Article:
For a project, I need to control a DC motor's speed with a potentiometer. I am therefore making a small PCB in Eagle. Now I'm wondering what connector type is the most suitable to connect the motor to the PCB.

The motor has two wires coming out - the plus and minus. I could make two pins on the PCB and solder the motor wires directly to them, but that doesn't seem very nice. I also have some IDC connectors which I can connect to the motor wires and then plug the IDC connector on to the PCB pins.

I'm still wondering if that's the way it should preferably be done or if there are better ways.

enter image description here

  • \$\begingroup\$ If you solder directly to a board, make sure you strain relief the connection. Copper wire will work harden and the leads will break off surprisingly quickly, especially if there is any vibration from the motor. \$\endgroup\$
    – Jon
    Jan 24, 2017 at 14:18

1 Answer 1


Two wire DC motors are polarity sensitive so you may want to consider a connector pair (one for the motor leads and the other mate to go on the PC board) that provide a keyed insertion scheme. This will prevent the connector from being joined in the wrong way.

Also when making the PCB design have a component outline on the silkscreen that shows the connector shape so as to help get the connector mounted correctly during board assembly. There are board mount connectors that have alignment pegs on the connector body that will rest in a drill hole on the PCB. This can ensure proper assembly. The optimum connector used will be a through hole mount type so it is ruggedly attached to the board.

For assembling the motor wire harness make up an assembly drawing that can be referenced to ensure the proper connection of the red and black wires to the proper connector pins. Not that the best connector for this application is one with crimp pin contacts that slide into the connector housing.

As to select which connector pair to choose within the above guidelines...it will depend on a number of factors including:

  1. Current carrying capability of the contacts needs to meet or exceed the motor current.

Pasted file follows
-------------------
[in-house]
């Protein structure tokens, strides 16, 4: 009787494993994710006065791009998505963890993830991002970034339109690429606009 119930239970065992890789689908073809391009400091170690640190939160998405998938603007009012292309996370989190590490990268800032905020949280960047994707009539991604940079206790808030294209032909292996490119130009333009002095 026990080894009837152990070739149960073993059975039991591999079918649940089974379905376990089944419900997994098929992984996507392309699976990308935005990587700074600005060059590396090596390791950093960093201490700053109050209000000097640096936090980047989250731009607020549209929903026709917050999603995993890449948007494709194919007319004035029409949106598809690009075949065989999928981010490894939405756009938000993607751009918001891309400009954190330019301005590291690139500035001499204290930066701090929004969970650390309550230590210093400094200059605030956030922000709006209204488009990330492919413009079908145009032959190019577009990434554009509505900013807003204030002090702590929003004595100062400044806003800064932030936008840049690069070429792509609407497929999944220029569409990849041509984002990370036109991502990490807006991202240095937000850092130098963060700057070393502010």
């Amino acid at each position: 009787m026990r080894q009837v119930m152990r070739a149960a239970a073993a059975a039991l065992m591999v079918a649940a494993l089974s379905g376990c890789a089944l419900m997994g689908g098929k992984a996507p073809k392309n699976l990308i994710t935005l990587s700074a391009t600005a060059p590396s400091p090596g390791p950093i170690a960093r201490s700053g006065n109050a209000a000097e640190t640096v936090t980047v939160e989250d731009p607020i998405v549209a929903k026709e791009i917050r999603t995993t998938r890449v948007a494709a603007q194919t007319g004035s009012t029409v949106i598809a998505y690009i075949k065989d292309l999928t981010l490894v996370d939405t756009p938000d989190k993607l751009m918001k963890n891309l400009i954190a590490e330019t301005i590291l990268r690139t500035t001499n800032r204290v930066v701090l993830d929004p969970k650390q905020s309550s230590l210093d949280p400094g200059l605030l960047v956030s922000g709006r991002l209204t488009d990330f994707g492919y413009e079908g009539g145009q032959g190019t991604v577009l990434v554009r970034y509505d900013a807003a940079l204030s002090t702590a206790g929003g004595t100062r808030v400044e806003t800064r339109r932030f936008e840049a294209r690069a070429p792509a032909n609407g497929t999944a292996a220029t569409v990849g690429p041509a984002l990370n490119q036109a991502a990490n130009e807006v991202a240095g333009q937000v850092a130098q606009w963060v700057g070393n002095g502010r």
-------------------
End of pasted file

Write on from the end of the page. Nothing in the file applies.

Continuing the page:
2. You need to consider connector body size and how that relates to the space in your device package.
  3. Connector orientation for access will be important. Does it need to be vertical to the PCB or come off the PCB at right angles?
  4. How easy is it to mate and unmate the connectors for assembly and service.
  5. Some connectors are limited to a small number mating cycles so that needs to be taken into account relative to the application at hand.
  6. Does the mated pair of connectors have some type of locking or retention system to prevent the connectors from becoming unmated in environments with high vibration or flexing/tugging on the cable harness.
  7. Some applications have a voltage level of usage between the connector contacts. Make sure that the connector provides a higher rating than needed for the application.
  8. There can be a broad range of cost related to connector choices. Many of the other factors mentioned here can relate to the cost profile of the connector.
  9. Lastly I would strongly urge selection of a connector type that is unique in your application so that some other device in your subsystem does not get improperly attached in place of the motor.
  10. It can also be a very good idea to steer away from using connector types that are conventionally used for other applications. For example it would be best to avoid use of a USB connector for connecting the motor.

As you consider the above factors it will become obvious why there are so may thousands of different types of connectors out in the market. You may find a plethora of choices that will meet your needs.


Your Answer

By clicking “Post Your Answer”, you agree to our terms of service, privacy policy and cookie policy

Not the answer you're looking for? Browse other questions tagged or ask your own question.